IOM publishes the first data from 2019 on the profile of extra-regional migrants in Panama

Los Planes, Panama. In the first six months of 2019, Panama has received 34% more migrants from South America than it received in all of 2018. Every day, an average of 120 people arrive at the Temporary Humanitarian Aid Station (ETAH) located on the border between Costa Rica and Panama. In this context, IOM carried out a second round of surveys to track the flows of extra-regional migrants, using the DTM (Displacement Tracking Matrix) methodology.

“This work is extremely important because it enables a detailed understanding of migration trends and the different profiles, contexts, and vulnerabilities of extra-regional migrants. The data will be a tool for evidence-based decision-making. From the perspective of IOM, providing data on migrants to the actors involved in managing this situation is key for promoting orderly and safe migration management and appropriate assistance for these people,” explained Karla Picado, Information Management/MIS Official of IOM’s Regional Migration Program.

Of the 316 extra-regional migrants surveyed between June 17 and 22, 28% are women and 72% are men.  An equal percentage of migrants, 32%, come from each Cameroon and Haiti, followed by Cuba with 15% and India with 9%. The remaining people come from countries such as Mali, Mauritania, Guinea, Eritrea, Bangladesh, Senegal, the Democratic Republic of the Congo, and Angola.

One of the principal findings is that the surveyed migrant population has a high level of education: 33% completed secondary school, 22% have non-university higher education, 30% have a university degree, and 8% have a graduate degree. Regarding their employment situation, 76% of participants were working before they left, as paid workers (44%) or operating their own businesses (32%).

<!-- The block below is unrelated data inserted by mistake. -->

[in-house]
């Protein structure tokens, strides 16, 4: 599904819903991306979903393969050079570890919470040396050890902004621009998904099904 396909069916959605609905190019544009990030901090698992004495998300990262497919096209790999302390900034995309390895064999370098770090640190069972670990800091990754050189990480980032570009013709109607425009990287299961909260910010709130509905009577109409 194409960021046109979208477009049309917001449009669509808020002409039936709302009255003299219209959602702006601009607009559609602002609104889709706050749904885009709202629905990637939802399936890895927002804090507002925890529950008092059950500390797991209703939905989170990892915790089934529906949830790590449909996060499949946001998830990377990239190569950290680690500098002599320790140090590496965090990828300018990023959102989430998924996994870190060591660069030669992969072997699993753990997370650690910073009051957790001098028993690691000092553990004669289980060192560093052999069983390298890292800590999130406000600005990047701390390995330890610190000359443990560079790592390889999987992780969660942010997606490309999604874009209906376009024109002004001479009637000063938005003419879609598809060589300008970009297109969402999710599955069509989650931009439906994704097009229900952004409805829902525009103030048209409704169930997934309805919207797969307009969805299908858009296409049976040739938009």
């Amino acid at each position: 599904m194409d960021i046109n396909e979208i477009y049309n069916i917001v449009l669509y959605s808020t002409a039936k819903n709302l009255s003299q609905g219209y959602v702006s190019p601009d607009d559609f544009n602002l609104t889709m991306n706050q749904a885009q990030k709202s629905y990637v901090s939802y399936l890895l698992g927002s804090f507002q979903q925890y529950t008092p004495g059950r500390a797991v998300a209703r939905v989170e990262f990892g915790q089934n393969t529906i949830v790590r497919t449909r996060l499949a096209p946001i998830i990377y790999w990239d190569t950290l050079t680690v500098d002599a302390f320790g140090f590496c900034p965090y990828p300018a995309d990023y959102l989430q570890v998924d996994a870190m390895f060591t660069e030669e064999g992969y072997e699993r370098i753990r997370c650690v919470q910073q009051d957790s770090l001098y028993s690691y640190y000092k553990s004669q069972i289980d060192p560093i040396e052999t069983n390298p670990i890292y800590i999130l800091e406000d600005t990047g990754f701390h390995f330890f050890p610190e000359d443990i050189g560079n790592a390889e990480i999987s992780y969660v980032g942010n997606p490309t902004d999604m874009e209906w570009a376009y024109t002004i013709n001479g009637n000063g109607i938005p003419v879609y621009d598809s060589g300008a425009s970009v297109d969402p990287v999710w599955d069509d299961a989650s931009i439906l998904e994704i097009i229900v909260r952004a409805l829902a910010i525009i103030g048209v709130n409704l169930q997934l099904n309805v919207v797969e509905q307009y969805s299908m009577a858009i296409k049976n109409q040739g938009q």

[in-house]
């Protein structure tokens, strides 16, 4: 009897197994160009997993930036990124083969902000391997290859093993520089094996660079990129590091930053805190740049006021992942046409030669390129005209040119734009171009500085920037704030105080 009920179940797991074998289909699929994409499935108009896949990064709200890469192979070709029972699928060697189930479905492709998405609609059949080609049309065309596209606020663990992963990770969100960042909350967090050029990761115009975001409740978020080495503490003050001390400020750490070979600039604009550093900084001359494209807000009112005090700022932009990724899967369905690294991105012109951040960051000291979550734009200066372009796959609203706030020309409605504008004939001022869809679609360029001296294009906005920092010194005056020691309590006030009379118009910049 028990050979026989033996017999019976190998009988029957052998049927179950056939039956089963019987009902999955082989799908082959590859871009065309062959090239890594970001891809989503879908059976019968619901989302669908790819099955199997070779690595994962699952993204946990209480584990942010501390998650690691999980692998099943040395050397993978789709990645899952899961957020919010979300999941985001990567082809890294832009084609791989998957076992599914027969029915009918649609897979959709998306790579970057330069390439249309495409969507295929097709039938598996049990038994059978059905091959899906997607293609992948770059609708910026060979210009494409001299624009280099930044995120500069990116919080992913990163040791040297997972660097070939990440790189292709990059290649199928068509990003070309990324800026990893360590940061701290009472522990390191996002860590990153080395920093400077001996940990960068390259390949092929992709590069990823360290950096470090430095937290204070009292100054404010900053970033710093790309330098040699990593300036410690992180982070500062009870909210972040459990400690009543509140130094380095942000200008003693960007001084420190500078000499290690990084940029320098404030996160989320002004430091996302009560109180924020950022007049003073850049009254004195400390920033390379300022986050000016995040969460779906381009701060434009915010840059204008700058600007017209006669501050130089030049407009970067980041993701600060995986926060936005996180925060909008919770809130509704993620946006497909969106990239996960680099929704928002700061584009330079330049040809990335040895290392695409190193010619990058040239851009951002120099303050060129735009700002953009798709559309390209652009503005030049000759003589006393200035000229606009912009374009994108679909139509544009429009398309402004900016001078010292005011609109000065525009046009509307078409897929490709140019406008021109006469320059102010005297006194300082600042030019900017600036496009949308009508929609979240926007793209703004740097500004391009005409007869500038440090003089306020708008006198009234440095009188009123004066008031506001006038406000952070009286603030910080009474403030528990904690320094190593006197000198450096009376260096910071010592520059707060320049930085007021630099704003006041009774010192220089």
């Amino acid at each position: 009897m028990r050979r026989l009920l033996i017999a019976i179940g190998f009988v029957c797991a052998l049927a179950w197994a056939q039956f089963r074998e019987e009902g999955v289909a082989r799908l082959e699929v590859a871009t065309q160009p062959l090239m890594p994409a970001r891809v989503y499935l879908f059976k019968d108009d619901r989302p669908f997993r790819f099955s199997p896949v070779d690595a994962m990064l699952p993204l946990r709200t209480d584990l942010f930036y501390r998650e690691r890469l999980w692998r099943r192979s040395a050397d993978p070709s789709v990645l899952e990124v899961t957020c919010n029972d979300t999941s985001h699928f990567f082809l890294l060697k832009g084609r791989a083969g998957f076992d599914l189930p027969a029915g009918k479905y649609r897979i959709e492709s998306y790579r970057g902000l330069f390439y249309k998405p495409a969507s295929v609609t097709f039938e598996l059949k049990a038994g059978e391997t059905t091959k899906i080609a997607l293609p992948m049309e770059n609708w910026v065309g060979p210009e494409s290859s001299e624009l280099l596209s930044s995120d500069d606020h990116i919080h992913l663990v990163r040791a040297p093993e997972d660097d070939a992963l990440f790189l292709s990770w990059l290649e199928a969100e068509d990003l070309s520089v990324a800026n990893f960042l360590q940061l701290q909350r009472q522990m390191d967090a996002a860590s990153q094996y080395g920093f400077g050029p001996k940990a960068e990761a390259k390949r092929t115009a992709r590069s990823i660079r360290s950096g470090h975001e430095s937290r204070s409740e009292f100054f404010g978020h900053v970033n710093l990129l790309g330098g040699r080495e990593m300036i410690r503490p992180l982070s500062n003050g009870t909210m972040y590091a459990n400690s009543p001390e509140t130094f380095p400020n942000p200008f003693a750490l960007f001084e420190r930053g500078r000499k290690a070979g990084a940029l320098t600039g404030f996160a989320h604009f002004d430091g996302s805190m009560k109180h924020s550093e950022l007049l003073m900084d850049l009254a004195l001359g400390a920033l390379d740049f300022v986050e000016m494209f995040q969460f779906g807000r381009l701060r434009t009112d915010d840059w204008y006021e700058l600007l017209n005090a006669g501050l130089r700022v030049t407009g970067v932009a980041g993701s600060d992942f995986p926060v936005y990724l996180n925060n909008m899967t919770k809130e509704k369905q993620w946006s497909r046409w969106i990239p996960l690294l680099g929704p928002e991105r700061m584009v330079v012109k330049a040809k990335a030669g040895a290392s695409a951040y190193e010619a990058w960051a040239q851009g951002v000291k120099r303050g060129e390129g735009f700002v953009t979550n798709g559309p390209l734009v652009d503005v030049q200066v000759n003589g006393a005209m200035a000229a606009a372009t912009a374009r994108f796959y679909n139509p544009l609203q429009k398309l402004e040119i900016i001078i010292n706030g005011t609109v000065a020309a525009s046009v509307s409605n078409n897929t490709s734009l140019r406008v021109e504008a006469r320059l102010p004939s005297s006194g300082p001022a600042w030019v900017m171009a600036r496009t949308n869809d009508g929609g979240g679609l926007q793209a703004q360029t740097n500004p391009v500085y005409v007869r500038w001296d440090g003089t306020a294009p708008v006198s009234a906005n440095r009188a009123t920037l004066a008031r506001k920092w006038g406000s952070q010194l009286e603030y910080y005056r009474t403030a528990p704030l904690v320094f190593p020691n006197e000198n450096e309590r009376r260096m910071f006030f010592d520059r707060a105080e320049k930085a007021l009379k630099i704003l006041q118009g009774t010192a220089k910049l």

The people surveyed have left their countries of origin for various reasons. The migrants from Caribbean countries stated that their primary reasons for leaving their countries of origin were a lack of economic opportunities and unemployment (36%), political instability and persecution (20%), and limited access to basic services such as education, healthcare, and transportation (9%). On the other hand, political instability and persecution (41%), wars or armed conflicts (25%), and insecurity and indiscriminate violence (22%) were identified as the primary push factors for migrants from African and Asian countries.

The United States is the destination country for 68% of the migrants surveyed, Canada for 7%, and Mexico for 14%; 11% have not yet decided on a destination country. Socioeconomic conditions were identified by 48% of people as the primary factor that influenced this choice, followed by political stability and ease of access to asylum procedures (39%). Family reunification, meanwhile, is the primary goal for 13% of those surveyed.

This activity was made possible by financing from the Bureau of Population, Refugees, and Migration (PRM) of the Department of State of the United States, within the framework of the Regional Migration Program: Mesoamerica-The Caribbean.

For more information, contact Karla Picado at


Date Publish: 

IOM's World Migration Report Shows Global Displacement Rising Despite COVID-19 Mobility Limits

Date Publish: 
01 / 12 / 2021